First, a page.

This past weekend, as Jews across America and around the world commemorated last year’s mass shooting at the Tree of Life Synagogue with the movement #ShowUpForShabbat, my synagogue received two bomb threats.
My parents were visiting me for Family Weekend and I was about to lead Shabbat services at Hillel when my mom got a call from my sister saying, “Please, don’t go to Temple tonight. There’s a bomb threat.” My stomach sank and my adrenaline spiked. Not my community. Please, not my rabbi, my cantor, the worshipers I’ve known my whole life, the Torah I chanted from at my Bat Mitzvah, the building where so many memories formed.
The threats turned out to be unfounded, but I can’t say they weren’t real. To me, to my rabbi, to the preschoolers and their teachers who were evacuated from the building, it was all too real. It was traumatic and demoralizing. It was a reminder that in the place where we form sacred community, a place we are meant to feel safe, protected, at home, watched over, in commune with the Divine, we were threatened, our very lives at stake, for entering—both at my synagogue and everywhere Jews congregate.
That night, as I led the Mi Shebeirach prayer for healing for Lafayette Hillel, it felt unusually powerful to me. It brought tears to my eyes thinking that only 140 miles away, another congregation of mine was singing the same words, trying to heal each other with their voices, their presence and their communal strength.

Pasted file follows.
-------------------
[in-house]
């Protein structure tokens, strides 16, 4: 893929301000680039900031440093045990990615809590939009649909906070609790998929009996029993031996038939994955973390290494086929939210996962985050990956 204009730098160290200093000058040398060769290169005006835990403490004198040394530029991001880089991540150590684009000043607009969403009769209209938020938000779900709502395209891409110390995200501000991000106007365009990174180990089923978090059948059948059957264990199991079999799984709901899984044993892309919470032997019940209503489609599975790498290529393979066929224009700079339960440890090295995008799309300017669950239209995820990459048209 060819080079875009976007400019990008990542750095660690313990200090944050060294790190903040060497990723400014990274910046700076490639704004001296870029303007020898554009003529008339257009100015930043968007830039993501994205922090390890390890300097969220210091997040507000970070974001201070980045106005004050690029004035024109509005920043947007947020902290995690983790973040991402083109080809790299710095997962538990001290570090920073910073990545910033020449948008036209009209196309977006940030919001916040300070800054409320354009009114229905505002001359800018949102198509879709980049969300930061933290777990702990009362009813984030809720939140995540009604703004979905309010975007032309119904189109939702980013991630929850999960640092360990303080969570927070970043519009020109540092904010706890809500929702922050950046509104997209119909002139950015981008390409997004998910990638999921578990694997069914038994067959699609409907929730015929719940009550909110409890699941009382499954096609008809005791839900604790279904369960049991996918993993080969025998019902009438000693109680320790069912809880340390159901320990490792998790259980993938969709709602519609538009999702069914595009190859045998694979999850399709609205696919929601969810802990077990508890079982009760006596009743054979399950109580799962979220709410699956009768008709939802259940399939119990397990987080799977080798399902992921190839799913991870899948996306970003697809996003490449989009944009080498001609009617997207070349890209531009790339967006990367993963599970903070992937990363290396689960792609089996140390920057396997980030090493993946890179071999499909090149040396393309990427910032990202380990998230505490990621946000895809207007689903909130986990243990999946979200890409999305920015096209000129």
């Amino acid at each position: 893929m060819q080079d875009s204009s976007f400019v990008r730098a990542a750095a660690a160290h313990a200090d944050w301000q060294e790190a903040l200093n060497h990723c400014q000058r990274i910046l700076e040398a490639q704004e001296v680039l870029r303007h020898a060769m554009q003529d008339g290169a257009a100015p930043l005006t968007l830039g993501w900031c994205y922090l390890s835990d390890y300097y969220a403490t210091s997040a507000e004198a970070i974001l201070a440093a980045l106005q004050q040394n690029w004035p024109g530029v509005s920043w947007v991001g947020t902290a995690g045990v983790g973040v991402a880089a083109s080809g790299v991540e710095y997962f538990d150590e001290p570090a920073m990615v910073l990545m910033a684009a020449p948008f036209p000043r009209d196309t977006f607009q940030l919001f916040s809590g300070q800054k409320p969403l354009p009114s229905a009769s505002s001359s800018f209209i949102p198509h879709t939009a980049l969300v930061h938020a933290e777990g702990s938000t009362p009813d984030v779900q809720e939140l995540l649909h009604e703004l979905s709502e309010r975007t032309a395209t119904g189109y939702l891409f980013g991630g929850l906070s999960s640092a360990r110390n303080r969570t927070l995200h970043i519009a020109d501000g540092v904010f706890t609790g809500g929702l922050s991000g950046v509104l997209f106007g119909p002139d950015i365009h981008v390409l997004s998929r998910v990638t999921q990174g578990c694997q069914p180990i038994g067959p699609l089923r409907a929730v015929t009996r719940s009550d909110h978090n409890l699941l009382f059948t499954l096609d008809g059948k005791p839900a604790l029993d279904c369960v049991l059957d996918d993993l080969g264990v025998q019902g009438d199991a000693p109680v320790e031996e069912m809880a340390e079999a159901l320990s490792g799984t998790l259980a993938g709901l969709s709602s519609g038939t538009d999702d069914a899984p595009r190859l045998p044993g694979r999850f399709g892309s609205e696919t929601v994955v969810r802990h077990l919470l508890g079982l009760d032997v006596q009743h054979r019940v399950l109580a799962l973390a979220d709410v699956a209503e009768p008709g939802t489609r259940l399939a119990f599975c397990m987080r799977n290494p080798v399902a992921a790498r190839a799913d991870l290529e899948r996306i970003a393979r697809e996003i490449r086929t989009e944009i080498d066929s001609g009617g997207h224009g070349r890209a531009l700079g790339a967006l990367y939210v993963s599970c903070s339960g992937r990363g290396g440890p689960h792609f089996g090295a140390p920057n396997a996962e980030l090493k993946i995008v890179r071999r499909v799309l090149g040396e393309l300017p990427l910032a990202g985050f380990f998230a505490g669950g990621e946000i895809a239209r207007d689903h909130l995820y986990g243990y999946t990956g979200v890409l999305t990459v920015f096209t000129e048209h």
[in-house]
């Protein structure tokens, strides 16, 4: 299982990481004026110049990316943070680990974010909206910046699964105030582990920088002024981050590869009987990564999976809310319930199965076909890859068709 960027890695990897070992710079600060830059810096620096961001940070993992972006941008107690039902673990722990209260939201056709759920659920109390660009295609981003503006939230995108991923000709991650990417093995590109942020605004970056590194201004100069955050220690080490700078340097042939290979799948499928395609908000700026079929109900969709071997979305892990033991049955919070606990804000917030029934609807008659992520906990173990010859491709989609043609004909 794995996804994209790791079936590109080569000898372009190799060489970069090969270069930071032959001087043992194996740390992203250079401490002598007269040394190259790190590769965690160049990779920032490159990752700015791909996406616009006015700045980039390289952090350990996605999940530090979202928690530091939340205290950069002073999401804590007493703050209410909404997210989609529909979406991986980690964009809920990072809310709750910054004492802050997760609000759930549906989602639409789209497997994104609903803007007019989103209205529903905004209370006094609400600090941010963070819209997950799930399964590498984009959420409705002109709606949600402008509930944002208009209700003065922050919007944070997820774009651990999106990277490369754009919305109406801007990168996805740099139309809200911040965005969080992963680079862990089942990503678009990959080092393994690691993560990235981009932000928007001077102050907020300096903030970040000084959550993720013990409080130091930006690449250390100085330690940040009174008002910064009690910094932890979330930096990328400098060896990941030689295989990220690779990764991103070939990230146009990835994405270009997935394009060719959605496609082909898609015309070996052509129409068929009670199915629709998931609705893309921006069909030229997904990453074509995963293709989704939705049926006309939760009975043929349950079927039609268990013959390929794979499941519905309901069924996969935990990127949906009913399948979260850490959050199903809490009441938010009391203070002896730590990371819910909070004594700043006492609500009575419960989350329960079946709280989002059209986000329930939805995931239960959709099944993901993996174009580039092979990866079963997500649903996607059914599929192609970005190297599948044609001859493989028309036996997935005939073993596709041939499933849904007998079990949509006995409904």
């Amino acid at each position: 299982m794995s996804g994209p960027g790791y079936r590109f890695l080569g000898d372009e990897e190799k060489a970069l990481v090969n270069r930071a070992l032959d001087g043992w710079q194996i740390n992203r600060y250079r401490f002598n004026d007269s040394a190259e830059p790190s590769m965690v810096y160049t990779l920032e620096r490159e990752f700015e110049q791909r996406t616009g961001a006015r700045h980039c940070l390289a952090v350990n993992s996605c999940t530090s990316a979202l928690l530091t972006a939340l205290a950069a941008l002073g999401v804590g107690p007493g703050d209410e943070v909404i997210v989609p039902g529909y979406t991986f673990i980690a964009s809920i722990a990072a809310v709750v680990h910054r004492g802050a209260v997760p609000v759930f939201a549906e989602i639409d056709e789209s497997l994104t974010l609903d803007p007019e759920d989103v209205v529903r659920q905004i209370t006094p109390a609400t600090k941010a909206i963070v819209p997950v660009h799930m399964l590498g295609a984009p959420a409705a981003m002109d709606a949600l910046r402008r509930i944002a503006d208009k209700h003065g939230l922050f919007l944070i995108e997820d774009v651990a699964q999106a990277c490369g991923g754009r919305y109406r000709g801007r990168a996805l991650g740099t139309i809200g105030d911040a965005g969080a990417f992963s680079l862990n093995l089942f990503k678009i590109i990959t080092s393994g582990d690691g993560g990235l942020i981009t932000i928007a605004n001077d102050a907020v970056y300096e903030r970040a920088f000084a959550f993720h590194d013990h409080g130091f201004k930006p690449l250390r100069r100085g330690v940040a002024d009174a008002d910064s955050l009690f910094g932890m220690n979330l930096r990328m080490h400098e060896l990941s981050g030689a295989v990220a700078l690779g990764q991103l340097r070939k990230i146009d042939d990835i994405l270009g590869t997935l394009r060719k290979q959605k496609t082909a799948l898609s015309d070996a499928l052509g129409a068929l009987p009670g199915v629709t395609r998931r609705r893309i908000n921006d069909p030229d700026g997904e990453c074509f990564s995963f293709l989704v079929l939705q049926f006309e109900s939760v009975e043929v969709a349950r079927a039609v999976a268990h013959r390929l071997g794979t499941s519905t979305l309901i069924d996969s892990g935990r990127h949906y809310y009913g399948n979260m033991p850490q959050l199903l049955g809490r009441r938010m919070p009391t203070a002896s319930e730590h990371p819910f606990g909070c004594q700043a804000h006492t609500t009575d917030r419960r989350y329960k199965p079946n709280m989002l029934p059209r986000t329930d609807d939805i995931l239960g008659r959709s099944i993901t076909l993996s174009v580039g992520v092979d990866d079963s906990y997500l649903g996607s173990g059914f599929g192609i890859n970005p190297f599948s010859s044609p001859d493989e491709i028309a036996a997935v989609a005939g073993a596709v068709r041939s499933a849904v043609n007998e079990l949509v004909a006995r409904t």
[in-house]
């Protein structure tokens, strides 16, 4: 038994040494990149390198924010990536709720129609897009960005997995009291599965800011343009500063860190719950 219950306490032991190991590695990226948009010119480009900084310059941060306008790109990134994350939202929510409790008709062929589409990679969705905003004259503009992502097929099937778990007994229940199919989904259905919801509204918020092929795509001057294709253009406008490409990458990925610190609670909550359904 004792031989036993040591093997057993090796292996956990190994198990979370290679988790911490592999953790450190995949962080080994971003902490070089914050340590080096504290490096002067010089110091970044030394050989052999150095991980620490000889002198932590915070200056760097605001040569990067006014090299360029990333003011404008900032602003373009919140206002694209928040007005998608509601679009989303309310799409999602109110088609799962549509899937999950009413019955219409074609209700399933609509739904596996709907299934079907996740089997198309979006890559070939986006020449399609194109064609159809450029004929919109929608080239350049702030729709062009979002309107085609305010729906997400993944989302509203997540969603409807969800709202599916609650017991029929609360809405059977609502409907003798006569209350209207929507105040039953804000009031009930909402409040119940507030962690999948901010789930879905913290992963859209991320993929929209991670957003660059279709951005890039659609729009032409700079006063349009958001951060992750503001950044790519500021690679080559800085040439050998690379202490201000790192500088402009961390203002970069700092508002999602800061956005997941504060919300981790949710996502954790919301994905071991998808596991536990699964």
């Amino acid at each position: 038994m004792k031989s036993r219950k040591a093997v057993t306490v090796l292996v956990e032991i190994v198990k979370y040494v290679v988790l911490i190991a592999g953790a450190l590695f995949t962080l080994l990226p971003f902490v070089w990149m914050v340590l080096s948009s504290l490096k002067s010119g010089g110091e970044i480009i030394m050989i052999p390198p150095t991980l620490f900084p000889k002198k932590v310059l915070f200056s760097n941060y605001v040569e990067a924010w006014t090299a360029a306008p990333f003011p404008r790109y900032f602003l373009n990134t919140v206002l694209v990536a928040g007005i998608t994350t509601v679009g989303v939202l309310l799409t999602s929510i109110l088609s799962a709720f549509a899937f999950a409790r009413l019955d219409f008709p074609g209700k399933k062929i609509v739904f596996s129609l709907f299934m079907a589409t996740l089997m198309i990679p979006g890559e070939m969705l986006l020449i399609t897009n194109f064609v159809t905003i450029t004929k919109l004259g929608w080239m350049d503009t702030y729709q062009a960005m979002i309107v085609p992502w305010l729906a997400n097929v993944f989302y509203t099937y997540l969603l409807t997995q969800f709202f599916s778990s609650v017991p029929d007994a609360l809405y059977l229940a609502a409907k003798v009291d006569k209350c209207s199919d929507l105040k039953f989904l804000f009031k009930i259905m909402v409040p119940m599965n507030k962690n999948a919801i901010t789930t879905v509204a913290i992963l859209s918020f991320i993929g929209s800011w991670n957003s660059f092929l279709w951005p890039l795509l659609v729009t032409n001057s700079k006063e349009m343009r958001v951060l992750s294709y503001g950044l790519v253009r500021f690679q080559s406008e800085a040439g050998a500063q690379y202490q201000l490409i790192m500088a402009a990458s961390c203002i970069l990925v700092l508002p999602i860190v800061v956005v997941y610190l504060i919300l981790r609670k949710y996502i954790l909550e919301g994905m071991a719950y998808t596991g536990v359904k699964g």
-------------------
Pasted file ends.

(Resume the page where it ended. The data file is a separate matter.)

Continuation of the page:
The next morning, news outlets attributed the bomb threats to “a Florida man in his 60s.” He was not arrested or charged with a crime. Why? He has a history of mental illness and a history of making these same kinds of calls. His family is reportedly now restricting his telephone access.
My visceral reaction to this news was anger. He committed a hate crime, threatening a whole community of Jews on a particularly painful Shabbat because of malice he holds in his heart. And he’s not being punished? How could this be?
A few days later, I wonder if perhaps that Mi Shebeirach was so powerful because we weren’t praying only for healing for our own community, or my congregation back home, or Pittsburgh or even victims of anti-Semitism around the world. Maybe we were also praying for that Florida man in his 60s, and for all those all over the world who have malice in their hearts, to reach a place of wholeness. Maybe we are hoping to heal the world of the hatreds that divide us, bringing a sense of wholeness to the entire world. Perhaps then, too, our own wounds may heal.
By Gabrielle Tropp ’20